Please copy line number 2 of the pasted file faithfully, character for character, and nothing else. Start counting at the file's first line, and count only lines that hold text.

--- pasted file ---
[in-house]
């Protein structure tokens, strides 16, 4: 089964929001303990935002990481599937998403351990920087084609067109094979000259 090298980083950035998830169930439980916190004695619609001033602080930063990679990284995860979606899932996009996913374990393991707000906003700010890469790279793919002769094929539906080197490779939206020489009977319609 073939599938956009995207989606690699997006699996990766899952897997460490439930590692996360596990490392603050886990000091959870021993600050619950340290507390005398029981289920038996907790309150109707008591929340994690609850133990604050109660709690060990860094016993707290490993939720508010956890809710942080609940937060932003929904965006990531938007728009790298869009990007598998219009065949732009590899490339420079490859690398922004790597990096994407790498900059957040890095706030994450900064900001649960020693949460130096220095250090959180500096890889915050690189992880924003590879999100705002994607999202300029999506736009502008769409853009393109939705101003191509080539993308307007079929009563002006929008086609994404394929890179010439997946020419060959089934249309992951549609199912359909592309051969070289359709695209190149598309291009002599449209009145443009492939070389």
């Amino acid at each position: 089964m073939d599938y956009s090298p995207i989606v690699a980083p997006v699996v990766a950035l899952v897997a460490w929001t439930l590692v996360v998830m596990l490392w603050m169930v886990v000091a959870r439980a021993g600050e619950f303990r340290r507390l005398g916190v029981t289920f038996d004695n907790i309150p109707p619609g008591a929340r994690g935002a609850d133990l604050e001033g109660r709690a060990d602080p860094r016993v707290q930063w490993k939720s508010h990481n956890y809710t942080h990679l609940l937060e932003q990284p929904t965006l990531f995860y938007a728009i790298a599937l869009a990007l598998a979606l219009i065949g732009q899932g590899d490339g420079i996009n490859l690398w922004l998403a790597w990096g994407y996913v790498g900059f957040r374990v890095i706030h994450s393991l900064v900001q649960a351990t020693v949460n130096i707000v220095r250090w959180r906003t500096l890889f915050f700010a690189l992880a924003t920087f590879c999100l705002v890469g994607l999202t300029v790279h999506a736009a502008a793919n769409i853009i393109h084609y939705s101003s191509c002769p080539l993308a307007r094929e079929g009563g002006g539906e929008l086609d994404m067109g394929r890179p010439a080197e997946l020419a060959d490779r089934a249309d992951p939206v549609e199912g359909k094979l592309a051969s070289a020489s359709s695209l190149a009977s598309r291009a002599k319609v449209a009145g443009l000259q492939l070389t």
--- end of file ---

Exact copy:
């Protein structure tokens, strides 16, 4: 089964929001303990935002990481599937998403351990920087084609067109094979000259 090298980083950035998830169930439980916190004695619609001033602080930063990679990284995860979606899932996009996913374990393991707000906003700010890469790279793919002769094929539906080197490779939206020489009977319609 073939599938956009995207989606690699997006699996990766899952897997460490439930590692996360596990490392603050886990000091959870021993600050619950340290507390005398029981289920038996907790309150109707008591929340994690609850133990604050109660709690060990860094016993707290490993939720508010956890809710942080609940937060932003929904965006990531938007728009790298869009990007598998219009065949732009590899490339420079490859690398922004790597990096994407790498900059957040890095706030994450900064900001649960020693949460130096220095250090959180500096890889915050690189992880924003590879999100705002994607999202300029999506736009502008769409853009393109939705101003191509080539993308307007079929009563002006929008086609994404394929890179010439997946020419060959089934249309992951549609199912359909592309051969070289359709695209190149598309291009002599449209009145443009492939070389």